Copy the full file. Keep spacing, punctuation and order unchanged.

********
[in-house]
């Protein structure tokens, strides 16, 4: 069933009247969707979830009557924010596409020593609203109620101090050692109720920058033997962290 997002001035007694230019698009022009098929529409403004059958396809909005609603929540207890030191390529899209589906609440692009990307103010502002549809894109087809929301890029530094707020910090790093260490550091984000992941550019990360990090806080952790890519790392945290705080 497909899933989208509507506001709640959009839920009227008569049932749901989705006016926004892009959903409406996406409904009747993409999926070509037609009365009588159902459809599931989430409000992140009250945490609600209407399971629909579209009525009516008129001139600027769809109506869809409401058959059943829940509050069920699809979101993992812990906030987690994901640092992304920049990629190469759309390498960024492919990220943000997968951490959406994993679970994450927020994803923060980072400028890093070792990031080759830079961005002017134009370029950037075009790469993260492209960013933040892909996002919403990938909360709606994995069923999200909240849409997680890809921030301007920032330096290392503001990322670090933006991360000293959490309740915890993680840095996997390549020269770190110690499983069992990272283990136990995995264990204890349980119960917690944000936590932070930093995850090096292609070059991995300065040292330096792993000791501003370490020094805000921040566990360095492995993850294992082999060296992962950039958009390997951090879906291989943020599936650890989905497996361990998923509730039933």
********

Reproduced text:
[in-house]
């Protein structure tokens, strides 16, 4: 069933009247969707979830009557924010596409020593609203109620101090050692109720920058033997962290 997002001035007694230019698009022009098929529409403004059958396809909005609603929540207890030191390529899209589906609440692009990307103010502002549809894109087809929301890029530094707020910090790093260490550091984000992941550019990360990090806080952790890519790392945290705080 497909899933989208509507506001709640959009839920009227008569049932749901989705006016926004892009959903409406996406409904009747993409999926070509037609009365009588159902459809599931989430409000992140009250945490609600209407399971629909579209009525009516008129001139600027769809109506869809409401058959059943829940509050069920699809979101993992812990906030987690994901640092992304920049990629190469759309390498960024492919990220943000997968951490959406994993679970994450927020994803923060980072400028890093070792990031080759830079961005002017134009370029950037075009790469993260492209960013933040892909996002919403990938909360709606994995069923999200909240849409997680890809921030301007920032330096290392503001990322670090933006991360000293959490309740915890993680840095996997390549020269770190110690499983069992990272283990136990995995264990204890349980119960917690944000936590932070930093995850090096292609070059991995300065040292330096792993000791501003370490020094805000921040566990360095492995993850294992082999060296992962950039958009390997951090879906291989943020599936650890989905497996361990998923509730039933």